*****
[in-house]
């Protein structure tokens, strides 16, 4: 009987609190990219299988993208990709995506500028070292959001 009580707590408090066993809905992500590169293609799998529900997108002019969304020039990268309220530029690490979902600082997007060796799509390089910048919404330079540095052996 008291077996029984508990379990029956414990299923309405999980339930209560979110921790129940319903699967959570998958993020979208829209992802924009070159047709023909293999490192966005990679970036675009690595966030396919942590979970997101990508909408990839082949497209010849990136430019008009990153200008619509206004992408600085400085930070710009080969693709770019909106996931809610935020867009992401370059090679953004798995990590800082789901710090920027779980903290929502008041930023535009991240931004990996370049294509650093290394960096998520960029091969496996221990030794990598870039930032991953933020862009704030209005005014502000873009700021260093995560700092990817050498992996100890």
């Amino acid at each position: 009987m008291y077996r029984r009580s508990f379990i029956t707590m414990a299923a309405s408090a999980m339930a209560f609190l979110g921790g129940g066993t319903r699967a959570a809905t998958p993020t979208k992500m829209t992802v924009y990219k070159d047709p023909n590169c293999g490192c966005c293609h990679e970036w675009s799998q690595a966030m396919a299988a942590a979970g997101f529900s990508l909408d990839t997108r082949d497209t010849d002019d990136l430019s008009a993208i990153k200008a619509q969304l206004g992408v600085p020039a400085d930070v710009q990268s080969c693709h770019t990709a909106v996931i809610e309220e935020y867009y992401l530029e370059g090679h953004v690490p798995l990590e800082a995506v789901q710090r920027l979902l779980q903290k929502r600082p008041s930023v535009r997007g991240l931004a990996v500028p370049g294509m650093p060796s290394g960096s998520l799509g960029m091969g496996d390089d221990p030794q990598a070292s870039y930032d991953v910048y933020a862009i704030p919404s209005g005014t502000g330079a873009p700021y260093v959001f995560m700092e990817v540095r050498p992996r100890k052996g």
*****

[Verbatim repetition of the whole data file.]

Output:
[in-house]
């Protein structure tokens, strides 16, 4: 009987609190990219299988993208990709995506500028070292959001 009580707590408090066993809905992500590169293609799998529900997108002019969304020039990268309220530029690490979902600082997007060796799509390089910048919404330079540095052996 008291077996029984508990379990029956414990299923309405999980339930209560979110921790129940319903699967959570998958993020979208829209992802924009070159047709023909293999490192966005990679970036675009690595966030396919942590979970997101990508909408990839082949497209010849990136430019008009990153200008619509206004992408600085400085930070710009080969693709770019909106996931809610935020867009992401370059090679953004798995990590800082789901710090920027779980903290929502008041930023535009991240931004990996370049294509650093290394960096998520960029091969496996221990030794990598870039930032991953933020862009704030209005005014502000873009700021260093995560700092990817050498992996100890």
């Amino acid at each position: 009987m008291y077996r029984r009580s508990f379990i029956t707590m414990a299923a309405s408090a999980m339930a209560f609190l979110g921790g129940g066993t319903r699967a959570a809905t998958p993020t979208k992500m829209t992802v924009y990219k070159d047709p023909n590169c293999g490192c966005c293609h990679e970036w675009s799998q690595a966030m396919a299988a942590a979970g997101f529900s990508l909408d990839t997108r082949d497209t010849d002019d990136l430019s008009a993208i990153k200008a619509q969304l206004g992408v600085p020039a400085d930070v710009q990268s080969c693709h770019t990709a909106v996931i809610e309220e935020y867009y992401l530029e370059g090679h953004v690490p798995l990590e800082a995506v789901q710090r920027l979902l779980q903290k929502r600082p008041s930023v535009r997007g991240l931004a990996v500028p370049g294509m650093p060796s290394g960096s998520l799509g960029m091969g496996d390089d221990p030794q990598a070292s870039y930032d991953v910048y933020a862009i704030p919404s209005g005014t502000g330079a873009p700021y260093v959001f995560m700092e990817v540095r050498p992996r100890k052996g």